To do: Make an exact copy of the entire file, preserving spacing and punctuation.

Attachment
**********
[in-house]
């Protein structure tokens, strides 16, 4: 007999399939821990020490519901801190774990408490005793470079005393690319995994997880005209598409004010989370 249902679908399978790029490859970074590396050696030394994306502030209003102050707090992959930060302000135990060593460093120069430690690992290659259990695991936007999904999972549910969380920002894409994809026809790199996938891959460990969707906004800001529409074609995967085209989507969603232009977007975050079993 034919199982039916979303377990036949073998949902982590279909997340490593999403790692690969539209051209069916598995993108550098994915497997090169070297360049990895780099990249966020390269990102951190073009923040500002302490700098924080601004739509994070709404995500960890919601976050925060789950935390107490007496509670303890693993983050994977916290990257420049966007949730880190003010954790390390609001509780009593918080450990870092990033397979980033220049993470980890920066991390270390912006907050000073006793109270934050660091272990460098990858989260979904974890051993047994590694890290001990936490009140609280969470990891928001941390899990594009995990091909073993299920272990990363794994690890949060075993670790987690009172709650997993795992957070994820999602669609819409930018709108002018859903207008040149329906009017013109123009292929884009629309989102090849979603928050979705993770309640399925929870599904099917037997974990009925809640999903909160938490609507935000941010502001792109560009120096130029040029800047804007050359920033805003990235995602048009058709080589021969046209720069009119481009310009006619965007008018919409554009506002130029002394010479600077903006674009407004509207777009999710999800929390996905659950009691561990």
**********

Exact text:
[in-house]
């Protein structure tokens, strides 16, 4: 007999399939821990020490519901801190774990408490005793470079005393690319995994997880005209598409004010989370 249902679908399978790029490859970074590396050696030394994306502030209003102050707090992959930060302000135990060593460093120069430690690992290659259990695991936007999904999972549910969380920002894409994809026809790199996938891959460990969707906004800001529409074609995967085209989507969603232009977007975050079993 034919199982039916979303377990036949073998949902982590279909997340490593999403790692690969539209051209069916598995993108550098994915497997090169070297360049990895780099990249966020390269990102951190073009923040500002302490700098924080601004739509994070709404995500960890919601976050925060789950935390107490007496509670303890693993983050994977916290990257420049966007949730880190003010954790390390609001509780009593918080450990870092990033397979980033220049993470980890920066991390270390912006907050000073006793109270934050660091272990460098990858989260979904974890051993047994590694890290001990936490009140609280969470990891928001941390899990594009995990091909073993299920272990990363794994690890949060075993670790987690009172709650997993795992957070994820999602669609819409930018709108002018859903207008040149329906009017013109123009292929884009629309989102090849979603928050979705993770309640399925929870599904099917037997974990009925809640999903909160938490609507935000941010502001792109560009120096130029040029800047804007050359920033805003990235995602048009058709080589021969046209720069009119481009310009006619965007008018919409554009506002130029002394010479600077903006674009407004509207777009999710999800929390996905659950009691561990």